How consumers should or could act as “citizens,” then, is not a straightforward affair. According to Micheletti and Stolle (2012), citizens worldwide are negotiating their consumption lifestyles through “political consumption,” so that their provisioning practices may become (more) sustainable and fair, especially to future generations. “Sustainable Citizenship” is the normative categorization they use to identify this dynamic. In this case, “sustainable citizenship” is both an analytical and a descriptive term for the new responsibilities, expectations and dilemmas of individuals and institutions in the Anthropocene. According to Micheletti and Stolle, sustainable citizenship “includes responsibilities for economic, environmental and equitable development;” it “expands the framework of citizenship and challenges conventional views of citizenship” in a temporal, spatial, and material way. Unlike classic theories of citizenship hinging on participation in a citizenry with its rights and duties, the spatial dimension of sustainable citizenship “addresses responsibilities worldwide, not just within one’s country” or nation-state (88); its temporal dimension “addresses concerns about past and current injustices and their effects on the future” (88); its material dimension “emphasizes responsibility to nature and animals” (88) and the importance of production and consumption in living up to that responsibility. In particular, Micheletti and Stolle identify “individuals” and “institutions” as the actors (consumers, producers, civic groups, corporations, governments, etc.) who should be bound by “sustainable citizenship.” However, by establishing whether certain (types of) individuals or institutions behave according to sustainable citizenship or not, the authors turn a descriptive category into a prescriptive one. In the same breath, they leave out from their field of vision all those groups or loose forms of networks and associations that cannot be categorized as either individuals (or a generic sum of them, such as the “vegetarians”) or institutions (including corporations and NGOs, such as Fair Trade International). Indeed, it is to be agreed with the authors that “sustainable citizenship has the potential to challenge and change the underlying structural causes that have led to global environmental and social justice problems… whether it does this is, however, is a question in need of an empirical answer” (2012: 91).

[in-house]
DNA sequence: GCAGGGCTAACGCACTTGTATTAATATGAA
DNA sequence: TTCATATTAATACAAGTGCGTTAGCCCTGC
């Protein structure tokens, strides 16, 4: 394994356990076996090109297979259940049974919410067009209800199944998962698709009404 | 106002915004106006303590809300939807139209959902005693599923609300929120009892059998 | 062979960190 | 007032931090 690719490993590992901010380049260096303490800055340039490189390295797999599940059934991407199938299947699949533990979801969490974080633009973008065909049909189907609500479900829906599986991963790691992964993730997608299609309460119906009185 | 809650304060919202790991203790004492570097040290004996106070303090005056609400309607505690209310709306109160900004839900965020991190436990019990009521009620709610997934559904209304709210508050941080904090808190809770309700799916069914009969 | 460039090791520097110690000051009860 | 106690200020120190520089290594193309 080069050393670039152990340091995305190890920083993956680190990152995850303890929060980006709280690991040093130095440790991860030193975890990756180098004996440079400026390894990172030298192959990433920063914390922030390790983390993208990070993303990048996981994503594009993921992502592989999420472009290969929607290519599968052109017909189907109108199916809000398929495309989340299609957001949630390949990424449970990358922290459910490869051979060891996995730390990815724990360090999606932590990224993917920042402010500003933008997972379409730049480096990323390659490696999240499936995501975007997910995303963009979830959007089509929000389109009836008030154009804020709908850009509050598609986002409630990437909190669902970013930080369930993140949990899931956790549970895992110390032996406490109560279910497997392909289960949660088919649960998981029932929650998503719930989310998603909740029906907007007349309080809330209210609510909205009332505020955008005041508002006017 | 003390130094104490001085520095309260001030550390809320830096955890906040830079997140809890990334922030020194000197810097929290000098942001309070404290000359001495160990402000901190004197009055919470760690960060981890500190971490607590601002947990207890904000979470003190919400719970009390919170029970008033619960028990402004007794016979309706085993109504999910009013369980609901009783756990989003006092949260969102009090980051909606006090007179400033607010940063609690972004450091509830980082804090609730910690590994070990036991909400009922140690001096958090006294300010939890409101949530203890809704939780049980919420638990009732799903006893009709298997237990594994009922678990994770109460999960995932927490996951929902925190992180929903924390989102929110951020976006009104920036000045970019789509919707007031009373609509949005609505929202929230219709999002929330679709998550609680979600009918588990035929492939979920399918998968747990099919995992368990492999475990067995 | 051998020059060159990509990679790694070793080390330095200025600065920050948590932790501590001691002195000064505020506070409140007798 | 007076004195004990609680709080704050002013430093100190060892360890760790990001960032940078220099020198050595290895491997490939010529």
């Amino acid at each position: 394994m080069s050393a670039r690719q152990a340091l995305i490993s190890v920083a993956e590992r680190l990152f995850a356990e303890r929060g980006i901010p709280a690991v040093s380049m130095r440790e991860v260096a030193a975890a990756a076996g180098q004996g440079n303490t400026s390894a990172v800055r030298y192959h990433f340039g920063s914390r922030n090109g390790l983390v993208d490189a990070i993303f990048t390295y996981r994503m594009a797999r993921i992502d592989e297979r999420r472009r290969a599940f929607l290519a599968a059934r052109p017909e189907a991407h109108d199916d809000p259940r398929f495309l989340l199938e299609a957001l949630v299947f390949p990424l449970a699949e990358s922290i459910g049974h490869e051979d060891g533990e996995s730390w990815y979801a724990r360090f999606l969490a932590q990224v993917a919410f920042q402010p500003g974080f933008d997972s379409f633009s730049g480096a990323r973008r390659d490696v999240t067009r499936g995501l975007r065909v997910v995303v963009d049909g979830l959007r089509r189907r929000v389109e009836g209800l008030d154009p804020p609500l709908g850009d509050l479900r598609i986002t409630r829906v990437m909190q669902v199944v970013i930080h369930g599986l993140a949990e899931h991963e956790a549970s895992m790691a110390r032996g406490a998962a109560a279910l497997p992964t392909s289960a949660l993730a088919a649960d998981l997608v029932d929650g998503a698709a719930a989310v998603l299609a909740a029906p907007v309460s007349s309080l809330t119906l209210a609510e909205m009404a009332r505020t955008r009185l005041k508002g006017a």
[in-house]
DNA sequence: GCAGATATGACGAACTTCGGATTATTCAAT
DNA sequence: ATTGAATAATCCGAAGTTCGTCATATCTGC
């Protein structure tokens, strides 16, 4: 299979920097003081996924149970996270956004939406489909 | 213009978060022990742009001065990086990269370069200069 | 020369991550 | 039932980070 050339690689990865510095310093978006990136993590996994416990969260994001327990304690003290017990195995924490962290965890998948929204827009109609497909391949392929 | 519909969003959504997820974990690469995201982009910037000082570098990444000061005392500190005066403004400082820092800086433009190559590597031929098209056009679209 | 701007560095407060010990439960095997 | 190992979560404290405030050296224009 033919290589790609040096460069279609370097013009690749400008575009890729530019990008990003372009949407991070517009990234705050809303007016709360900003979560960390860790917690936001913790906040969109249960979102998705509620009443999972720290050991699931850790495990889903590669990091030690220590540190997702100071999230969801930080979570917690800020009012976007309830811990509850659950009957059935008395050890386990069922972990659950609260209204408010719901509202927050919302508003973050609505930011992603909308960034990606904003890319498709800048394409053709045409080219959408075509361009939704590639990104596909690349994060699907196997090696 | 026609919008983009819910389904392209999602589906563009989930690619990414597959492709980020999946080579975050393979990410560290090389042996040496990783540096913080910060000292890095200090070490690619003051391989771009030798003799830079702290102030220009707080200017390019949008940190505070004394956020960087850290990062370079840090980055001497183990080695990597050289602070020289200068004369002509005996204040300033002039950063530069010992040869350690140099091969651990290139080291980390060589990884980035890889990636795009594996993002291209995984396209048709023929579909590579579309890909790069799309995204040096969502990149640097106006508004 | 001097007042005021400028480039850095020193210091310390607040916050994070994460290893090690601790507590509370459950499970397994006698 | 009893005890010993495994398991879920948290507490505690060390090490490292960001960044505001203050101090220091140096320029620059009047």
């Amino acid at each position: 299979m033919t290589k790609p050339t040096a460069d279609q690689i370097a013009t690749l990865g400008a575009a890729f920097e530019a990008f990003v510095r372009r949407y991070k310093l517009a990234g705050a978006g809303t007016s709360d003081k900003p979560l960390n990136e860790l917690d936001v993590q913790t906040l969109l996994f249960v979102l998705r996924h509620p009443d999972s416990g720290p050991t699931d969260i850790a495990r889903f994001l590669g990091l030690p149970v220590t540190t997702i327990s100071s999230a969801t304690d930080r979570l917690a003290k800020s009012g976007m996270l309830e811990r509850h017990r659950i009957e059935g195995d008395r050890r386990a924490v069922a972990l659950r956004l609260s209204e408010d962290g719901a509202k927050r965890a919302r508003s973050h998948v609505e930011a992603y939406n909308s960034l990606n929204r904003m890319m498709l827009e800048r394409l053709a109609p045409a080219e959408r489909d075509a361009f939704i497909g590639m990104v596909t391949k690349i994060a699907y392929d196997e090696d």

My point is that such empirical answers cannot be found by “formulating indicators of the presence of sustainable citizenship” (88) and then checking if specific institutions qualify for a certain definition of “sustainable citizenship.” The answer must be gleaned by a much broader abductive conceptual operation. In Charles Peirce’s philosophy, abduction, as opposed to deduction and induction, “stretches across the same cognitive elements as do deduction and induction, but in a different order, and with different effects. Abduction produces ‘cases’ – which are at once causal and situational arrangements of facts.” When we connect facts to rules by abduction we do so only conjecturally (Saunders 2007: 154). Abduction is not deduction: it does not mean defining and then seeking instantiations of one sociocultural phenomenon. Abduction interrogates each instantiation, to see if it tells us something more about our own premises (by which we sampled it in the first place). It is a thought process that allows for growth and temporality.